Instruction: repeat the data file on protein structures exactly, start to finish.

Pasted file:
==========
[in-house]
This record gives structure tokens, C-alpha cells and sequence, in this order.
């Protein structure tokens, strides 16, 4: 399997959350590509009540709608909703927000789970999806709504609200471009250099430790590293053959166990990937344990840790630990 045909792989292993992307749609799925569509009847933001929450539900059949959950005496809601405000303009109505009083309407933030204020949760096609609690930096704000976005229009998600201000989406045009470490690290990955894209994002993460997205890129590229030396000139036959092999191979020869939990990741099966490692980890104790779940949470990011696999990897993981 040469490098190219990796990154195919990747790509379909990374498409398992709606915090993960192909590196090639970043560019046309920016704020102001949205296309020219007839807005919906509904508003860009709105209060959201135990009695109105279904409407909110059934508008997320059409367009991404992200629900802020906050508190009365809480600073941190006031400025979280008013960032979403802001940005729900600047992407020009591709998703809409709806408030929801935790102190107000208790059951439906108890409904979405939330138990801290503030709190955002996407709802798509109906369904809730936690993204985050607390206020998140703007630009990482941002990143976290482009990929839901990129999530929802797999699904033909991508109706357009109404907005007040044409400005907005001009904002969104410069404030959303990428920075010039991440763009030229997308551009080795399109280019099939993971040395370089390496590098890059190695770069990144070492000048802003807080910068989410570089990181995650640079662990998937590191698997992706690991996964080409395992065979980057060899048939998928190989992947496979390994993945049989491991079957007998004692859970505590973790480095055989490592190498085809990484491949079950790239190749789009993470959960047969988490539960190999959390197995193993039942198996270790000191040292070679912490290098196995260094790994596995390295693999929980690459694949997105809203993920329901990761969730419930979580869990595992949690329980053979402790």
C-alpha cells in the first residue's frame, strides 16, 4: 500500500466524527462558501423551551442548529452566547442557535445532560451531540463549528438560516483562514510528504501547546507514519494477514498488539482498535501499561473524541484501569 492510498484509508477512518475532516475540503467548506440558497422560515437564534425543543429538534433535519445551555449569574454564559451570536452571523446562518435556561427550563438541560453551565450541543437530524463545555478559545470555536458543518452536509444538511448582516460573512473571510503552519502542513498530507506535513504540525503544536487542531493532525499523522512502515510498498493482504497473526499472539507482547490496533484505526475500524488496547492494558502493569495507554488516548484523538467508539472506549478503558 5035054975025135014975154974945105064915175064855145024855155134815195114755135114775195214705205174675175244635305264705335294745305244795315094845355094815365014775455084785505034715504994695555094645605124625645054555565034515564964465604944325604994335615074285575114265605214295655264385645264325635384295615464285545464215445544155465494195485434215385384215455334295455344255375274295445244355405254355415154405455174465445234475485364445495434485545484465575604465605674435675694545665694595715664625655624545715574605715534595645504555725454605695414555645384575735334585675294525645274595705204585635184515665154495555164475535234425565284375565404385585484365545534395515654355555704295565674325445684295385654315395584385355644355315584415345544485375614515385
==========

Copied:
[in-house]
This record gives structure tokens, C-alpha cells and sequence, in this order.
């Protein structure tokens, strides 16, 4: 399997959350590509009540709608909703927000789970999806709504609200471009250099430790590293053959166990990937344990840790630990 045909792989292993992307749609799925569509009847933001929450539900059949959950005496809601405000303009109505009083309407933030204020949760096609609690930096704000976005229009998600201000989406045009470490690290990955894209994002993460997205890129590229030396000139036959092999191979020869939990990741099966490692980890104790779940949470990011696999990897993981 040469490098190219990796990154195919990747790509379909990374498409398992709606915090993960192909590196090639970043560019046309920016704020102001949205296309020219007839807005919906509904508003860009709105209060959201135990009695109105279904409407909110059934508008997320059409367009991404992200629900802020906050508190009365809480600073941190006031400025979280008013960032979403802001940005729900600047992407020009591709998703809409709806408030929801935790102190107000208790059951439906108890409904979405939330138990801290503030709190955002996407709802798509109906369904809730936690993204985050607390206020998140703007630009990482941002990143976290482009990929839901990129999530929802797999699904033909991508109706357009109404907005007040044409400005907005001009904002969104410069404030959303990428920075010039991440763009030229997308551009080795399109280019099939993971040395370089390496590098890059190695770069990144070492000048802003807080910068989410570089990181995650640079662990998937590191698997992706690991996964080409395992065979980057060899048939998928190989992947496979390994993945049989491991079957007998004692859970505590973790480095055989490592190498085809990484491949079950790239190749789009993470959960047969988490539960190999959390197995193993039942198996270790000191040292070679912490290098196995260094790994596995390295693999929980690459694949997105809203993920329901990761969730419930979580869990595992949690329980053979402790």
C-alpha cells in the first residue's frame, strides 16, 4: 500500500466524527462558501423551551442548529452566547442557535445532560451531540463549528438560516483562514510528504501547546507514519494477514498488539482498535501499561473524541484501569 492510498484509508477512518475532516475540503467548506440558497422560515437564534425543543429538534433535519445551555449569574454564559451570536452571523446562518435556561427550563438541560453551565450541543437530524463545555478559545470555536458543518452536509444538511448582516460573512473571510503552519502542513498530507506535513504540525503544536487542531493532525499523522512502515510498498493482504497473526499472539507482547490496533484505526475500524488496547492494558502493569495507554488516548484523538467508539472506549478503558 5035054975025135014975154974945105064915175064855145024855155134815195114755135114775195214705205174675175244635305264705335294745305244795315094845355094815365014775455084785505034715504994695555094645605124625645054555565034515564964465604944325604994335615074285575114265605214295655264385645264325635384295615464285545464215445544155465494195485434215385384215455334295455344255375274295445244355405254355415154405455174465445234475485364445495434485545484465575604465605674435675694545665694595715664625655624545715574605715534595645504555725454605695414555645384575735334585675294525645274595705204585635184515665154495555164475535234425565284375565404385585484365545534395515654355555704295565674325445684295385654315395584385355644355315584415345544485375614515385